Published: Apr 7, 2021

ST. THOMAS- Members of the Committee on Disaster Recovery and Infrastructure chaired by Sen. Janelle K. Sarauw, convened in a meeting at the Capitol Building on Wednesday, and met with officials from the Virgin Islands Department of Education (VIDE) to receive testimony on the comprehensive progress of the recovery/rebuild of the school and facilities infrastructure in the Territory. Additionally, lawmakers received an update from the Virgin Islands Department of Public Works (DPW) on the initiatives, projects, and processes that are related to the disaster recovery of the infrastructure in the Territory.

Presently, some of the major challenges facing VIDE is obligating permanent projects, the lack of an Emergency Maintenance Fund, and a Routine Maintenance Fund to address existing maintenance issues on 43 sites totaling 2,734,485 square feet Territory-wide. The annual cost of maintenance totals $13,617,736; according to VIDE Commissioner Racquel Berry-Benjamin, who shared the recovery update. To better serve approximately the 10,000 PreK-12th grade student population, Benjamin noted that by consolidating the footprint from 43 sites to 23 sites, not only will maintenance become manageable but there is a fiscal reduction of $7 million annually. Regarding the Federal Emergency Management Agency (FEMA), Benjamin indicated that an estimated $160 million was obligated to VIDE for emergency repairs and to construct temporary buildings. Thus far, 74% of the obligated funding has been drawn down and the remaining 26% is committed. Much of the obligated funding was utilized to build temporary modular units for the Charlotte Amalie High School, Julius E. Sprauve School, and Arthur A. Richards Junior High School.

In terms of rebuilding schools and facilities, VIDE Chief Operation Officer Dr. Dionne Wells-Hendrington noted that the New Schools Construction Advisory Board was formed. One of the major accomplishments of the Advisory Board was the development of the Facilities Master Plan Guiding Principles (FMP) that are inclusive of the whole child, equity, and addressing the needs of all students, and integrating technology. The PreK-8th grades consolidation model was also implemented in FMP. Hendrington stated that the St. Croix District facilities will decrease from 22 to 9 and on the St. Thomas-St. John District from 24 to 12. However, Sen. Sarauw urged VIDE to conduct an analysis or a comprehensive study to determine the pros and cons of the consolidation of PreK-8th grades. “The concern stems from past experiences with block scheduling of 90 minutes which adversely impacted the arts and music programs. Then there was the implementation of Common Core learning without realizing cultural differences,” Sen. Sarauw said. “Data from an analysis is needed to show how consolidating PreK-8th grades best benefits the Virgin Islands because what may work for one place may not apply to another.”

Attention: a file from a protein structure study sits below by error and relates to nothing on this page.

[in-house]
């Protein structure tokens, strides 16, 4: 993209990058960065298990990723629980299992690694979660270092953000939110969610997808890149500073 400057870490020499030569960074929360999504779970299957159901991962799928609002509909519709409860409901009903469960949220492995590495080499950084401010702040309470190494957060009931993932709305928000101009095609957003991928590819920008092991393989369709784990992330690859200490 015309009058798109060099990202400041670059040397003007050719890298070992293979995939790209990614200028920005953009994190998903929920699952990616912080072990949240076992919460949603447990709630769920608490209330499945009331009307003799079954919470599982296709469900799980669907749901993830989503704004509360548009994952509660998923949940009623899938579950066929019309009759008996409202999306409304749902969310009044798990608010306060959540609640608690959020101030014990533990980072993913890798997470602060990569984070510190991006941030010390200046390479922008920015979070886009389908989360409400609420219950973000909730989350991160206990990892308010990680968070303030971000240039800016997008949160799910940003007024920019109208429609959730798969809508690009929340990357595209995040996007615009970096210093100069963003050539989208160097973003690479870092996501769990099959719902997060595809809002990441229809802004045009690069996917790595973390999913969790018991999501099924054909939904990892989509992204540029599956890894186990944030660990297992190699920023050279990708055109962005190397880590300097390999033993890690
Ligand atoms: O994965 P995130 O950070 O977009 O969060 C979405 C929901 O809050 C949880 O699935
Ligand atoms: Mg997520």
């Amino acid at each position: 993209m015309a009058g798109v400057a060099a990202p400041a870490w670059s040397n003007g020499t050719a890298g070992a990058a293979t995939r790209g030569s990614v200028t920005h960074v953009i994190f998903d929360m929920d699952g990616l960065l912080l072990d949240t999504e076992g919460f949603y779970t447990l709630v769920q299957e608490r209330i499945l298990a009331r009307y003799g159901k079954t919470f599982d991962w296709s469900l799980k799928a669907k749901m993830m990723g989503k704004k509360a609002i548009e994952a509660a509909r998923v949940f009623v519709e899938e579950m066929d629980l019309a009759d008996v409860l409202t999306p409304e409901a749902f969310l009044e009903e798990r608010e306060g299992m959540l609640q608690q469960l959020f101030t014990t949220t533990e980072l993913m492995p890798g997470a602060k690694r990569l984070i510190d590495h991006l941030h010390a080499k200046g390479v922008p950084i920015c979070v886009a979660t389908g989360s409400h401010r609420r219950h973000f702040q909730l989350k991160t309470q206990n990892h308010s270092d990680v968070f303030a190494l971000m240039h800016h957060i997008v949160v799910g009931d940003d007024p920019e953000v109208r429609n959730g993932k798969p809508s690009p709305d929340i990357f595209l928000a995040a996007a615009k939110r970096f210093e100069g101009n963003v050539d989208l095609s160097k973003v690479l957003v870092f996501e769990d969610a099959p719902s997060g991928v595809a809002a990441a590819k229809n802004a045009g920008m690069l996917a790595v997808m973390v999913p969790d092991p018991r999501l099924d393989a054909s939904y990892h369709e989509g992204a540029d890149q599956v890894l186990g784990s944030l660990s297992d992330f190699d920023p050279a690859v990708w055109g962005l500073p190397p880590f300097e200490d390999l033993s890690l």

Separately, The Virgin Islands Department of Public Works Commissioner Nominee Derek Gabriel stated that some of the major challenges plaguing the department are lack of sufficient staff such as engineers, technical experts, and construction managers. Despite staff shortages, DPW is managing over 200 disaster recovery projects. Gabriel mentioned that the Office of Highway Engineering received an estimated $68 million to manage the Federal Highway Administration Emergency Relief projects. To date, $22 million was expended and the balance is reserved for construction projects. The Office of Disaster Recovery Director Adrienne Williams-Octalien shared the breakdown of FEMA Public Funds. Thus far, $52.7 million was obligated to DPW and $38.8 million was expended. Management costs totaled $2.8 million, $47.2 million was utilized for debris removal post-storms, and $2.7 million was for permanent work.


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